An idling diesel engine is running cooler (temperature) than designed for. Cooler operating temperatures prevent the piston rings from expanding (as intended), allowing them to hydroplane over the cylinder wall. Lubrication oil is thus left on the cylinder, allowing it to be exposed to the cylinder combustion. The oil film will then partially burn on the cylinder leaving a residue that will build up and oxidize over time. Eventually this leaves a hard deposit (glazing) on the cylinder wall. Low firing temperatures also allow unburned fuel oil to migrate to the lube oil sump, reducing the lubrication properties of the lube oil, and presenting an explosion hazard due to fuel oil vapours in the sump.
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Old 14-04-2006, 07:10   #8
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Gord,

Are you referring to idling at low revs? or just no load? I don't know how accurate the temp gauge on my engine is, but I don't see it dropping if the engine idles.

I accept that an engine operating outside it's design temperature range CAN be harmful to the engine. But how does a load... say at idle speed change the way the engine works, then when there is no load at the same RPM?

I don't understand how this works and I am asking to be educated.

I am not trying to be argumentative. But as I have heard this many times, I am now wanting to completely understand the mechanisms at work.

I don't believe I need a 4 year course in diesel engines to understand... 6 years of architecture enducation should suffice to give me the skills to comprehend what happens in a diesel engine.

I did search for the past hour for articles about this "problem" on the web and found no hits.

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Old 14-04-2006, 07:29   #9
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Fine

Cute story... and completely irrelevant.

I am not going to defend architect, lawyers, doctors, engineers... They are all full of hot air at times.

My point was simply that I have enough education to understand a reasoned argument.

Patiently waiting for that argument.

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Old 14-04-2006, 07:57   #10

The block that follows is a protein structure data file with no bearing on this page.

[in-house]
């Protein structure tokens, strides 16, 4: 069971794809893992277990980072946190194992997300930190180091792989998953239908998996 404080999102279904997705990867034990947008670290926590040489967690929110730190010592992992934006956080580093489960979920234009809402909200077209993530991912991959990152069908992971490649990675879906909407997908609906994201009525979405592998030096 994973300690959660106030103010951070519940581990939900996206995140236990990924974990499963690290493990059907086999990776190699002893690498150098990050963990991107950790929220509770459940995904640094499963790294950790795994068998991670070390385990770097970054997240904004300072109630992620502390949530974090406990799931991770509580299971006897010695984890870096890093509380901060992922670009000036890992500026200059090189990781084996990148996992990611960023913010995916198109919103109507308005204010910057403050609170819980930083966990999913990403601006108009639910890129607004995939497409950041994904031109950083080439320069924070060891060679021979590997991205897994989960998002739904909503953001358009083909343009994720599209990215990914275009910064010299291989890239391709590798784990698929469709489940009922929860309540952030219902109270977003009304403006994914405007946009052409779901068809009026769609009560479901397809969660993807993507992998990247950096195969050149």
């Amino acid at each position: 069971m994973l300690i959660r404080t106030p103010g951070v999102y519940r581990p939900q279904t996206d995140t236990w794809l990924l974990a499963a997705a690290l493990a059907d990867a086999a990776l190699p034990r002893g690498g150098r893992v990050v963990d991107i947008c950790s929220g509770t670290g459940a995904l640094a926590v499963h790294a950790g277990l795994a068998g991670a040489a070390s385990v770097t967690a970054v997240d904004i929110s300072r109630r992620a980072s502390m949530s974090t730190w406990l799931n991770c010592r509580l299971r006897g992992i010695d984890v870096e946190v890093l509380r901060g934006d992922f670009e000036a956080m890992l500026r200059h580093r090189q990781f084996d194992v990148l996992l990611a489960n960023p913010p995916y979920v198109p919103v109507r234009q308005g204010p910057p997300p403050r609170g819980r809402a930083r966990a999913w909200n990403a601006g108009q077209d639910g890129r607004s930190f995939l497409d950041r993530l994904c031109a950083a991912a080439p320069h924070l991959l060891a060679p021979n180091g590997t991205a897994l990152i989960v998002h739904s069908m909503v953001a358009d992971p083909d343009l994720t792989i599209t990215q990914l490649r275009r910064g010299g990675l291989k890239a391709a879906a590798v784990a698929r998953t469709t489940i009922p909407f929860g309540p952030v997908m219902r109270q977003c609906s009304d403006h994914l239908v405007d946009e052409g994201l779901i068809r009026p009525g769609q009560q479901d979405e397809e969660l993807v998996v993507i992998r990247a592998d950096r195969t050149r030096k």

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i see

The situation to me goes somthing like this.The rings need to be hot enough to expand to keep the cylinder wall from building up an oil film that will begin to half burn and glaze.If the engine is under load the engine will burn more fuel which makes more heat thus keeping the rings tight enough against the wall to prevent glazing.I thought i would add,if you try and idle a diesel under load this is also not a good thing"lugging".Bottom line don`t do it,however i`ve seen diesel trucks idle all night at the big truckstops to just throw the monkey wrench in there.However under further thought the injection systems on todays gear is electronic so the computor should be able to put enough fuel in to prevent damage.
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Old 14-04-2006, 09:07   #11
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Idle

Direct from the Yanmar manual.
Warm up the engine for more than 5 minutes. Prior to stopping engine, idle for about five minutes, after five minutes raise rpm to 2500 to blow out any burnt gas in cylinders, set the engine to lowest speed and stop.
I used to go fishing with my 2QM15 Yanmar and it would idle all day, but the motor only lasted about 22 years before it needed rings. Will fire it up today and run to charge the batteries.
I think dead slow idle is not a good idea, but 7 to 800 revs should be okay, but that is just my opinion. Other motors may react differently.
These things only run at about 60C. My Ford tractor did not have a thermostat when new, and they run a bit cold in the winter. Oil froth seems to be the biggest problem, so most of us put a 160F thermostat in the radiator hose. These tractors are run at just above idle often. Maybe it will develop problems after more use, it is only 65 years old.
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Old 14-04-2006, 09:42   #12
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What I am understanding is that diesel engines which are running when cold are not doing themselves a favor. Fine... how does load figure into this equation? Does a higher reving engine run hotter or cooler? If cool is a bad thing then why not idle at higher revs?
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Old 14-04-2006, 10:24   #13
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uh huh

It is my understanding that a diesel will dump in extra fuel when the load is placed on the engine,extra fuel more heat,rings working properly.What would be the purpose of idling at a high rpm to do nothing with the engine in the first place?Answer me this.If a fly sits on a 20 inch Ibeam, does it bend?
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Old 14-04-2006, 10:47   #14
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How does a load make an engine burn hotter? How much hotter? Enough to mitigate "glazing"?
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Old 14-04-2006, 10:52   #15
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cmon

Now your just playing right? Someone else take the torch and run.